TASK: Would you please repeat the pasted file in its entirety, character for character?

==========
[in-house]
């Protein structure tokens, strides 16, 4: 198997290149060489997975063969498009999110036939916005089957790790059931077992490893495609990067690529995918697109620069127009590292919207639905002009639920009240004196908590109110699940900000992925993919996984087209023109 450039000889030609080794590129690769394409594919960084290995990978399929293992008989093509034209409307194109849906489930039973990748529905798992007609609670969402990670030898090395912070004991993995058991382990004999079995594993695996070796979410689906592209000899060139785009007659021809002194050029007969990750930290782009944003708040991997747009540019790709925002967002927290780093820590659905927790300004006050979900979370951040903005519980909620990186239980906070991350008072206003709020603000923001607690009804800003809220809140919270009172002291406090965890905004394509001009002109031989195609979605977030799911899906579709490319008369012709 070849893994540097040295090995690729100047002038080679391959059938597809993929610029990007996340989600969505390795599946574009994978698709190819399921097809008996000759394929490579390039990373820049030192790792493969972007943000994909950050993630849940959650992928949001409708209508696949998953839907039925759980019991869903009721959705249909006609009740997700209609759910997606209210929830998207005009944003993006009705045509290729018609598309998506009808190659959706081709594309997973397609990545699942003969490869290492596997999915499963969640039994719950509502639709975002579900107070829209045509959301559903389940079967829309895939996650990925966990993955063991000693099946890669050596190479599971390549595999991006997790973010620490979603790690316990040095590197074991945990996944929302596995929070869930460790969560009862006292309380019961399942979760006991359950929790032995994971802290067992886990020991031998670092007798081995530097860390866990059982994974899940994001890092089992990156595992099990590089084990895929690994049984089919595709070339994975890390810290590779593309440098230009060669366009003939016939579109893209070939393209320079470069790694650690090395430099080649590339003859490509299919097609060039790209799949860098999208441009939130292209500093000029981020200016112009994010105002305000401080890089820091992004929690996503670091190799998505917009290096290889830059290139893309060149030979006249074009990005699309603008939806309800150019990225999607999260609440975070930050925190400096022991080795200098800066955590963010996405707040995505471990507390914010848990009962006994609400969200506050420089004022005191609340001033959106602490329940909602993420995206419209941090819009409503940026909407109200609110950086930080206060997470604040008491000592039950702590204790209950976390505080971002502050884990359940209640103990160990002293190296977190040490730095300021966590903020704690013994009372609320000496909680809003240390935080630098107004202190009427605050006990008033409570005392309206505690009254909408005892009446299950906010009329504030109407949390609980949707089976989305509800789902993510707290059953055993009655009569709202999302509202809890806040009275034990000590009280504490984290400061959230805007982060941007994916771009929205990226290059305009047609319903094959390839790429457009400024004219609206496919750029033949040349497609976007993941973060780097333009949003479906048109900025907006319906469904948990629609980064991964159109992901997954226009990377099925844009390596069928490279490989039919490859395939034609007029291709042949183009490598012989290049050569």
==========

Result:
[in-house]
């Protein structure tokens, strides 16, 4: 198997290149060489997975063969498009999110036939916005089957790790059931077992490893495609990067690529995918697109620069127009590292919207639905002009639920009240004196908590109110699940900000992925993919996984087209023109 450039000889030609080794590129690769394409594919960084290995990978399929293992008989093509034209409307194109849906489930039973990748529905798992007609609670969402990670030898090395912070004991993995058991382990004999079995594993695996070796979410689906592209000899060139785009007659021809002194050029007969990750930290782009944003708040991997747009540019790709925002967002927290780093820590659905927790300004006050979900979370951040903005519980909620990186239980906070991350008072206003709020603000923001607690009804800003809220809140919270009172002291406090965890905004394509001009002109031989195609979605977030799911899906579709490319008369012709 070849893994540097040295090995690729100047002038080679391959059938597809993929610029990007996340989600969505390795599946574009994978698709190819399921097809008996000759394929490579390039990373820049030192790792493969972007943000994909950050993630849940959650992928949001409708209508696949998953839907039925759980019991869903009721959705249909006609009740997700209609759910997606209210929830998207005009944003993006009705045509290729018609598309998506009808190659959706081709594309997973397609990545699942003969490869290492596997999915499963969640039994719950509502639709975002579900107070829209045509959301559903389940079967829309895939996650990925966990993955063991000693099946890669050596190479599971390549595999991006997790973010620490979603790690316990040095590197074991945990996944929302596995929070869930460790969560009862006292309380019961399942979760006991359950929790032995994971802290067992886990020991031998670092007798081995530097860390866990059982994974899940994001890092089992990156595992099990590089084990895929690994049984089919595709070339994975890390810290590779593309440098230009060669366009003939016939579109893209070939393209320079470069790694650690090395430099080649590339003859490509299919097609060039790209799949860098999208441009939130292209500093000029981020200016112009994010105002305000401080890089820091992004929690996503670091190799998505917009290096290889830059290139893309060149030979006249074009990005699309603008939806309800150019990225999607999260609440975070930050925190400096022991080795200098800066955590963010996405707040995505471990507390914010848990009962006994609400969200506050420089004022005191609340001033959106602490329940909602993420995206419209941090819009409503940026909407109200609110950086930080206060997470604040008491000592039950702590204790209950976390505080971002502050884990359940209640103990160990002293190296977190040490730095300021966590903020704690013994009372609320000496909680809003240390935080630098107004202190009427605050006990008033409570005392309206505690009254909408005892009446299950906010009329504030109407949390609980949707089976989305509800789902993510707290059953055993009655009569709202999302509202809890806040009275034990000590009280504490984290400061959230805007982060941007994916771009929205990226290059305009047609319903094959390839790429457009400024004219609206496919750029033949040349497609976007993941973060780097333009949003479906048109900025907006319906469904948990629609980064991964159109992901997954226009990377099925844009390596069928490279490989039919490859395939034609007029291709042949183009490598012989290049050569």